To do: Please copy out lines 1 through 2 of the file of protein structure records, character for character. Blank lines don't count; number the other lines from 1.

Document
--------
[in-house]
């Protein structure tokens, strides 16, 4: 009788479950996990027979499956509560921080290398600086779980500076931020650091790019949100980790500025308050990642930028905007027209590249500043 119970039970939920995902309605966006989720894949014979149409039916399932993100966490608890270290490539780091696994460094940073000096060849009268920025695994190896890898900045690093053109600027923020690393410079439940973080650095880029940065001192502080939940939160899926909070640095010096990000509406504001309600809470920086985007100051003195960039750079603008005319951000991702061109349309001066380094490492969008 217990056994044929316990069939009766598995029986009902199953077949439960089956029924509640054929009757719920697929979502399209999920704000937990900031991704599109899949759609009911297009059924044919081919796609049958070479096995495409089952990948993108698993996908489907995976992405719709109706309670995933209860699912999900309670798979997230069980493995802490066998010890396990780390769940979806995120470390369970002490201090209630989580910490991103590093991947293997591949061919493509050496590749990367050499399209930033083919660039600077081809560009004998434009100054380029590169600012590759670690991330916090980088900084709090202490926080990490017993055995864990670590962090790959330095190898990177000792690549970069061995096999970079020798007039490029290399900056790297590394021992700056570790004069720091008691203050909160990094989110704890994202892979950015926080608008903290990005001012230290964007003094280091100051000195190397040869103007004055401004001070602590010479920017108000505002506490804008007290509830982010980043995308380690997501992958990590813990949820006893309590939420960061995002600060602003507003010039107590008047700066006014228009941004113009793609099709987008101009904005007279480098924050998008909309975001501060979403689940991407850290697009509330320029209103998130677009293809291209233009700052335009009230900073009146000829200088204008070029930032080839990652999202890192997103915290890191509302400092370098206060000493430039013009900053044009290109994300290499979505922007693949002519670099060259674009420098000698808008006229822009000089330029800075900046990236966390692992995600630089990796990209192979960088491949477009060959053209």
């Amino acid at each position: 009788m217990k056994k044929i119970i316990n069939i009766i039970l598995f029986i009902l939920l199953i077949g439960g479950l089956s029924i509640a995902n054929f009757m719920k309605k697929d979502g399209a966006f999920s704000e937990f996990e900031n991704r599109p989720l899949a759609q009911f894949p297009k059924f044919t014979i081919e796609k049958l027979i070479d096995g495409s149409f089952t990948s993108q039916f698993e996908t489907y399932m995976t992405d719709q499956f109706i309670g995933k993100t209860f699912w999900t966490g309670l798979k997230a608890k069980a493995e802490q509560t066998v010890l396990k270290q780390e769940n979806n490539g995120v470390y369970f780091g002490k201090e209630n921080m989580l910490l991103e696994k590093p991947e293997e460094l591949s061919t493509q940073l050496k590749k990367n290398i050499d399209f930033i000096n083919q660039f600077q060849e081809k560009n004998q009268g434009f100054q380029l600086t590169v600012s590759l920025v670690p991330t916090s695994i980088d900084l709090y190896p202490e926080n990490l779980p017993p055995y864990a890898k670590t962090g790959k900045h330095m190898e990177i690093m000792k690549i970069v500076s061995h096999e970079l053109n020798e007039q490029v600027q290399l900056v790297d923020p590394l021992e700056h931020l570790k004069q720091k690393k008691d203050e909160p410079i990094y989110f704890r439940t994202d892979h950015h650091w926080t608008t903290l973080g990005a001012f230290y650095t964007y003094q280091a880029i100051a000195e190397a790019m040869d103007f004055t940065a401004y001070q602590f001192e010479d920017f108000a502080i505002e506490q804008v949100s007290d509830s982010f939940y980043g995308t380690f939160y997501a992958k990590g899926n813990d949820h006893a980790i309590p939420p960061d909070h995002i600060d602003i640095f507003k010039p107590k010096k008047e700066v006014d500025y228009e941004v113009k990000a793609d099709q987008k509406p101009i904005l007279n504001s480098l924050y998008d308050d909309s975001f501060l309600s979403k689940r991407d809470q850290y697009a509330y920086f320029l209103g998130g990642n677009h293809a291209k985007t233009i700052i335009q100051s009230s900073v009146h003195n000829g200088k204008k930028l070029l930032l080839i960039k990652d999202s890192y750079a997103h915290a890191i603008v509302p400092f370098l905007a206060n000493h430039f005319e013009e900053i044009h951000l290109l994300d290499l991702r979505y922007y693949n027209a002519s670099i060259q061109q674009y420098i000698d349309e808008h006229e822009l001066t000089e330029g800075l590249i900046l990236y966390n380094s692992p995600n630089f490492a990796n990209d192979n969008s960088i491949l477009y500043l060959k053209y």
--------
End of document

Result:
[in-house]
């Protein structure tokens, strides 16, 4: 009788479950996990027979499956509560921080290398600086779980500076931020650091790019949100980790500025308050990642930028905007027209590249500043 119970039970939920995902309605966006989720894949014979149409039916399932993100966490608890270290490539780091696994460094940073000096060849009268920025695994190896890898900045690093053109600027923020690393410079439940973080650095880029940065001192502080939940939160899926909070640095010096990000509406504001309600809470920086985007100051003195960039750079603008005319951000991702061109349309001066380094490492969008 217990056994044929316990069939009766598995029986009902199953077949439960089956029924509640054929009757719920697929979502399209999920704000937990900031991704599109899949759609009911297009059924044919081919796609049958070479096995495409089952990948993108698993996908489907995976992405719709109706309670995933209860699912999900309670798979997230069980493995802490066998010890396990780390769940979806995120470390369970002490201090209630989580910490991103590093991947293997591949061919493509050496590749990367050499399209930033083919660039600077081809560009004998434009100054380029590169600012590759670690991330916090980088900084709090202490926080990490017993055995864990670590962090790959330095190898990177000792690549970069061995096999970079020798007039490029290399900056790297590394021992700056570790004069720091008691203050909160990094989110704890994202892979950015926080608008903290990005001012230290964007003094280091100051000195190397040869103007004055401004001070602590010479920017108000505002506490804008007290509830982010980043995308380690997501992958990590813990949820006893309590939420960061995002600060602003507003010039107590008047700066006014228009941004113009793609099709987008101009904005007279480098924050998008909309975001501060979403689940991407850290697009509330320029209103998130677009293809291209233009700052335009009230900073009146000829200088204008070029930032080839990652999202890192997103915290890191509302400092370098206060000493430039013009900053044009290109994300290499979505922007693949002519670099060259674009420098000698808008006229822009000089330029800075900046990236966390692992995600630089990796990209192979960088491949477009060959053209």